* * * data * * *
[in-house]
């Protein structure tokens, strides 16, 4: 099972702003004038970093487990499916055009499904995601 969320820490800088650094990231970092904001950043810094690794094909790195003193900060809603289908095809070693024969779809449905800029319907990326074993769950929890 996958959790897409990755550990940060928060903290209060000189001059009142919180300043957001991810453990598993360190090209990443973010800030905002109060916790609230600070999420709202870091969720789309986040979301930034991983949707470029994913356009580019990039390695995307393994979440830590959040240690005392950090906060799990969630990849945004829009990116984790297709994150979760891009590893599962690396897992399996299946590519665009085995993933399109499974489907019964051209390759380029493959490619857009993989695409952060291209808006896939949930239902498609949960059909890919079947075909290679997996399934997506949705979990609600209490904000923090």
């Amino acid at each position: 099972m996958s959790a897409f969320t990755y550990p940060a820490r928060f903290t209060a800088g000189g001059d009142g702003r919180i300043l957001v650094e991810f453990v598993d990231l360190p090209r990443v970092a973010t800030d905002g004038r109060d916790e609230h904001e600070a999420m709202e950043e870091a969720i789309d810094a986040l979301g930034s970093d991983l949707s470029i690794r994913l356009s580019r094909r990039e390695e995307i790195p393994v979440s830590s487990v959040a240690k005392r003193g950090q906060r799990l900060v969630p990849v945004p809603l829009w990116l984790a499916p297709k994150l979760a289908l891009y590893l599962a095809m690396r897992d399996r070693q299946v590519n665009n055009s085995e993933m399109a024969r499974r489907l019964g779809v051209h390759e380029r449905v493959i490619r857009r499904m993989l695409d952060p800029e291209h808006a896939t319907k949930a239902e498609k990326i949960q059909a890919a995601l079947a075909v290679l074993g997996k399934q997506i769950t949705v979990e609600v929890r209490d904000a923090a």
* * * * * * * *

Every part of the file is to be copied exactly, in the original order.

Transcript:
[in-house]
């Protein structure tokens, strides 16, 4: 099972702003004038970093487990499916055009499904995601 969320820490800088650094990231970092904001950043810094690794094909790195003193900060809603289908095809070693024969779809449905800029319907990326074993769950929890 996958959790897409990755550990940060928060903290209060000189001059009142919180300043957001991810453990598993360190090209990443973010800030905002109060916790609230600070999420709202870091969720789309986040979301930034991983949707470029994913356009580019990039390695995307393994979440830590959040240690005392950090906060799990969630990849945004829009990116984790297709994150979760891009590893599962690396897992399996299946590519665009085995993933399109499974489907019964051209390759380029493959490619857009993989695409952060291209808006896939949930239902498609949960059909890919079947075909290679997996399934997506949705979990609600209490904000923090």
């Amino acid at each position: 099972m996958s959790a897409f969320t990755y550990p940060a820490r928060f903290t209060a800088g000189g001059d009142g702003r919180i300043l957001v650094e991810f453990v598993d990231l360190p090209r990443v970092a973010t800030d905002g004038r109060d916790e609230h904001e600070a999420m709202e950043e870091a969720i789309d810094a986040l979301g930034s970093d991983l949707s470029i690794r994913l356009s580019r094909r990039e390695e995307i790195p393994v979440s830590s487990v959040a240690k005392r003193g950090q906060r799990l900060v969630p990849v945004p809603l829009w990116l984790a499916p297709k994150l979760a289908l891009y590893l599962a095809m690396r897992d399996r070693q299946v590519n665009n055009s085995e993933m399109a024969r499974r489907l019964g779809v051209h390759e380029r449905v493959i490619r857009r499904m993989l695409d952060p800029e291209h808006a896939t319907k949930a239902e498609k990326i949960q059909a890919a995601l079947a075909v290679l074993g997996k399934q997506i769950t949705v979990e609600v929890r209490d904000a923090a």